In the world of constant, technology-driven connectivity, companies need to create norms for people to be comfortable with turning off when they are not at work. HR leaders can help train and set the bar to create protected time off for employees to help reduce burnout. For example, if you have a team of five people who are maxed out on output, hiring one more person, which is a relatively small investment, gives them 20% more headspace and engenders greater morale and company loyalty.

It’s important to measure whether these goals are met consistently. Conducting a quarterly engagement survey to assess the health on these two factors is crucial. But what’s even more important is developing tactical solutions when those two factors are vulnerable. Sometimes, these tactics can be at the company level, like ensuring that a strategic planning process includes capturing dependencies – otherwise, there’s a silent workload that isn’t accounted for – impacting work-life balance. Other times, the solutions are at a team or function level, often partnered with an HR business partner to tease out the team specific topics as a helpful starting point.

What steps can HR managers take to improve employee engagement? How can technology help?

HR managers often struggle to drive impact in their organization, simply because they find it difficult to communicate in the same business vernacular as that of the company leaders. In my experience, the way HR professionals communicate is more “feeling” driven, whereas the people they’re dealing with communicate in almost the opposite way, based purely on facts and data. My advice is to take what you know to be true and translate it in terms of ROI – take a feeling you have and back it up with the data, such as the results from employee surveys that you share with senior management.

Learn More: Key People Practices for Every Business: An Interview with Drashti Patel of Impraise

Millennials are a generation of tech-savvy workers. What typical missteps do HR professionals make when identifying their skill sets and training needs?

Overall, they are very savvy at finding information on their own and have inherent expectation for information to be searchable. I think that HR can lean too heavily on formal training vs. leveraging communal information sharing.

Most employees prefer learning at their own pace. How can technology help HR teams to make sure digital or on-the-go training is as impactful as a more conventional one?

The role of learning and development is shifting to own curated content, which can be consumed in a self-service, just-in-time manner when team members need the coaching or information.

Learning and development teams can focus on building partnerships across departments and functions to have a constant pulse of important and relevant information. They can then lean into their role as information architects, by designing and building the avenues through which information can flow seamlessly throughout a company and can be easily found in just-in-time moments of learning.

Technology is key in this new architecture. The primary focus areas are:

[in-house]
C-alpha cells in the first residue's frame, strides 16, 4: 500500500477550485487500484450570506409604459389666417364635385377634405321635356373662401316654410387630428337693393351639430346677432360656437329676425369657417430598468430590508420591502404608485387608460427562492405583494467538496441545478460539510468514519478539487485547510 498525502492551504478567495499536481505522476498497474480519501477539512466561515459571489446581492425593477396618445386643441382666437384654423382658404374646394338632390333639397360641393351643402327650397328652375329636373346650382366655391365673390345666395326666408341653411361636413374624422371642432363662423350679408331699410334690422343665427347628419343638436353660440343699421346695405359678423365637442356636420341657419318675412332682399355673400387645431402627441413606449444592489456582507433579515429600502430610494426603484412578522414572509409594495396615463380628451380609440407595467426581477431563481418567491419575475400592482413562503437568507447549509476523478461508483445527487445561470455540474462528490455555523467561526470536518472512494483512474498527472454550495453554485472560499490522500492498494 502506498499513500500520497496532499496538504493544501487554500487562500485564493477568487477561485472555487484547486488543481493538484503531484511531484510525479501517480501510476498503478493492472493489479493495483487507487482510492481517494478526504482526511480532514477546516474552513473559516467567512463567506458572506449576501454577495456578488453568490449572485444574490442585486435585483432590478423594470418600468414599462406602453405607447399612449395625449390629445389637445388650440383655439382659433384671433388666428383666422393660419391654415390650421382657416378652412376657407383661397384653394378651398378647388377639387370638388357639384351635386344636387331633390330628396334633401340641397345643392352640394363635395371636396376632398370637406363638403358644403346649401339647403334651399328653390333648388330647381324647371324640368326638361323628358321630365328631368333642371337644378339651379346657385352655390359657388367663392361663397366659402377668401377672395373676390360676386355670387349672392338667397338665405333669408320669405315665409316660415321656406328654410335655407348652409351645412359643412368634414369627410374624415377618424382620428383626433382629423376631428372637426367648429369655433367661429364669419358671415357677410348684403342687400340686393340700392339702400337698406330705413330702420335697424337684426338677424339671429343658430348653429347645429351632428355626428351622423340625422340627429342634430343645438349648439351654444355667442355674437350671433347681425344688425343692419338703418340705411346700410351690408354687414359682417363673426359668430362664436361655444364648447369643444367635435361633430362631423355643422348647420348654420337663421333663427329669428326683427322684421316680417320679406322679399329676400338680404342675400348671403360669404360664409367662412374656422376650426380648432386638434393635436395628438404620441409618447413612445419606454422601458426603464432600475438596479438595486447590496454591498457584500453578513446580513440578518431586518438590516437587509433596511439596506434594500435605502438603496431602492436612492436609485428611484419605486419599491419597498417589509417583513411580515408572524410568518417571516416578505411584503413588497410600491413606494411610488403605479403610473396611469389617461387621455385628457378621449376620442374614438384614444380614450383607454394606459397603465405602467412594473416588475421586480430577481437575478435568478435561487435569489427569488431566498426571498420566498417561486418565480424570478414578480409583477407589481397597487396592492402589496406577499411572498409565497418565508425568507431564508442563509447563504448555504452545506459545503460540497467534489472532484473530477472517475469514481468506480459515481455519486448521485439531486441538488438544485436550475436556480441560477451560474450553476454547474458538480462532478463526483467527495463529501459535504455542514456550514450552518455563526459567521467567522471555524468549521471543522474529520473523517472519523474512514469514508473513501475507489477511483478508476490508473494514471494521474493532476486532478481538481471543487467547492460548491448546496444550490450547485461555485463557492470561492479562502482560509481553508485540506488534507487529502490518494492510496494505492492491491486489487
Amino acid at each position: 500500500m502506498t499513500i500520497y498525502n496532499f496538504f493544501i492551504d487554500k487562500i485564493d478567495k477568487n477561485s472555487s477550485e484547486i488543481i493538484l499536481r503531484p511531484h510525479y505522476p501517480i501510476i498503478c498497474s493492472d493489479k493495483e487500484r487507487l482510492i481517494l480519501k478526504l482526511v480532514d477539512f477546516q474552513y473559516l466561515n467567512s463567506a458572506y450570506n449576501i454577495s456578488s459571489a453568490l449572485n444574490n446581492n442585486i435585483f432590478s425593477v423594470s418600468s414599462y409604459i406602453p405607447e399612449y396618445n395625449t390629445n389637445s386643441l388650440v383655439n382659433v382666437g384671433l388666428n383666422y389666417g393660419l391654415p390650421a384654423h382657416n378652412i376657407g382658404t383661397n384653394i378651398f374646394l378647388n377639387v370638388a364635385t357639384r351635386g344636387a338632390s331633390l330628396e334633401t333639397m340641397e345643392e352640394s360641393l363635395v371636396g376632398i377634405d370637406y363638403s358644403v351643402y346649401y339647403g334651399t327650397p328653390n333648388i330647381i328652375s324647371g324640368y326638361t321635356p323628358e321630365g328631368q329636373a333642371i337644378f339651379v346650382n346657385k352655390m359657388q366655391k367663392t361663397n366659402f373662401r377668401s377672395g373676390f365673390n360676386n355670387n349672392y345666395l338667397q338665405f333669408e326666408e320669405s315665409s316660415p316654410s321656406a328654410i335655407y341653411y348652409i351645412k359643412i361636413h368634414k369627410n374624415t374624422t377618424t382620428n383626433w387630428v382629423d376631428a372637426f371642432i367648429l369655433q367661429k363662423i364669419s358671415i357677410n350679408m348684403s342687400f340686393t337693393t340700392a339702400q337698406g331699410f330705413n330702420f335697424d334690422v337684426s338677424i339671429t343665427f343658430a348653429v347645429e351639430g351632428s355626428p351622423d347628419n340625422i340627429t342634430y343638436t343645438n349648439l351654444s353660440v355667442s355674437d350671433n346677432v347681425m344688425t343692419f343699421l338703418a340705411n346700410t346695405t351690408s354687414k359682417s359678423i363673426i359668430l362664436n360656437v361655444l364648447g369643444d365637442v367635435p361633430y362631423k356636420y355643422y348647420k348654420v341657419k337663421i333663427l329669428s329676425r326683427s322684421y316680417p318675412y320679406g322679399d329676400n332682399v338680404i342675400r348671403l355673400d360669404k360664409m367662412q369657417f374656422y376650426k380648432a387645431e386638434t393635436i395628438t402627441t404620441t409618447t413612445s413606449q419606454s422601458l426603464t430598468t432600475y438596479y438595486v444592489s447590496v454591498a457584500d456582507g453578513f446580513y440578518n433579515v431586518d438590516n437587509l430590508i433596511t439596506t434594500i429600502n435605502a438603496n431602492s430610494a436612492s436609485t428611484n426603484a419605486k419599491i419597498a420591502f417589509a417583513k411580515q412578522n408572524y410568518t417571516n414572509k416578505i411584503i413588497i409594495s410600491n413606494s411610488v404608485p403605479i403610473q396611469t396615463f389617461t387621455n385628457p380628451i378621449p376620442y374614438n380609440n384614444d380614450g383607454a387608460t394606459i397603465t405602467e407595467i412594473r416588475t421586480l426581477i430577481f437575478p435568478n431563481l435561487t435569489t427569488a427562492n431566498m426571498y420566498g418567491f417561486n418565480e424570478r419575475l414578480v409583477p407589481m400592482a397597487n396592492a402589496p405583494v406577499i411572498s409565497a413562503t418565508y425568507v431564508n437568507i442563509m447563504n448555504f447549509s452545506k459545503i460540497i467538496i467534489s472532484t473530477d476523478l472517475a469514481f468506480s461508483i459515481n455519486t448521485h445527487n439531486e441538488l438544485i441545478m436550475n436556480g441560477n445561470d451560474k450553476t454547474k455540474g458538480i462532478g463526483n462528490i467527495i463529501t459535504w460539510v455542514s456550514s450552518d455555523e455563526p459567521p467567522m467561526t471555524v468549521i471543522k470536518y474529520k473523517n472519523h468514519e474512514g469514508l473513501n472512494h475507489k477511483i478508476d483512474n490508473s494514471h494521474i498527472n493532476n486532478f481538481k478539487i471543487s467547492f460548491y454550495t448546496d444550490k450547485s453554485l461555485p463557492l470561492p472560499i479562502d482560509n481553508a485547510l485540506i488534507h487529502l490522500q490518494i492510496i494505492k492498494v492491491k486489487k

• Leveraging technology to build robust self-service and highly searchable content.
  • Internal wikis, which have clean and updated information.
  • Building internal wikis with internal user profiles in mind.
  • Meeting people where they already work to deliver information, for example, integrating new manager coaching tools into Slack.

What role has technology played in streamlining Scoop’s HR processes?

Technology has been pivotal in reducing administrative workload, allowing HR professionals to have more time investing in strategic projects and high-touch HR business partner work.

For example, technology like BambooHR’s onboarding checklists helps us streamline and automate processes, which are historically manual and laborious.

Technology has also empowered the HR world to come out of secrecy. With easier access to shareable information, HR can open more and share what goes on under the hood, which helps to build stronger relationships between HR and the rest of the team.

For example, by having access to company engagement survey data which can be shared, we can be more transparent about survey themes and the strategic focus areas moving forward.

Our immigration counsel has an online platform which tracks the progress of each case. This type of transparency is not only helpful because it increases efficiency, but more importantly, it keeps our team members updated about the progress and status of something that is deeply personal to them. The availability of information, in this case, can prevent anxiety caused by simply not knowing what’s going on.

Learn More: How to Build a Sustainable Retention Strategy: An Interview with Aron Ain of Kronos

When it comes to selecting a HR tech stack, what are the key considerations? What are you most excited about or thinking of investing in when it comes to HR tech?

As we head into 2020 how can HR leaders gear up for the future? Which trends are you closely following?

Remote working continues to be an emerging topic and it requires companies to navigate a new landscape of diversity, which centers around workstream diversity. Figuring how to reconstruct workplace defaults to ensure remote and in-office team members can work together effectively goes beyond having video conference technology setup in each conference room.

It will require us to understand how to better aggregate information, and simultaneously, will put more emphasis on having intentional internal communications design that ensures information and context is available to everyone. Empowering every employee to make daily decisions and do their best work.

Neha: Thank you, Gina, for sharing your HR Tech insights on the best employee retention strategies for 2019 and beyond. We hope to talk to you again soon.

About Gina Lau:

Gina Lau is the Director of People Operation at Scoop, the largest carpooling solution in the country that has put more than four million carpool trips on the road. Gina started her career working in Reebok’s Human Rights and Corporate Responsibility program, where she partnered with field monitors to guarantee acceptable working conditions in factories around the world.

About Scoop:

Scoop Technologies, Inc. is the largest carpooling solution in the country. Scoop partners with some of the world’s most forward-thinking companies, including LinkedIn, T-Mobile, and Workday to offer convenient, enjoyable carpooling to their employees – ultimately helping them be happier, more engaged, and more productive in their day-to-day lives.

Found this interview interesting? Do share your views and opinions on employee retention strategies with us on TwitterFacebookand LinkedIn. We would love to have a great conversation with you.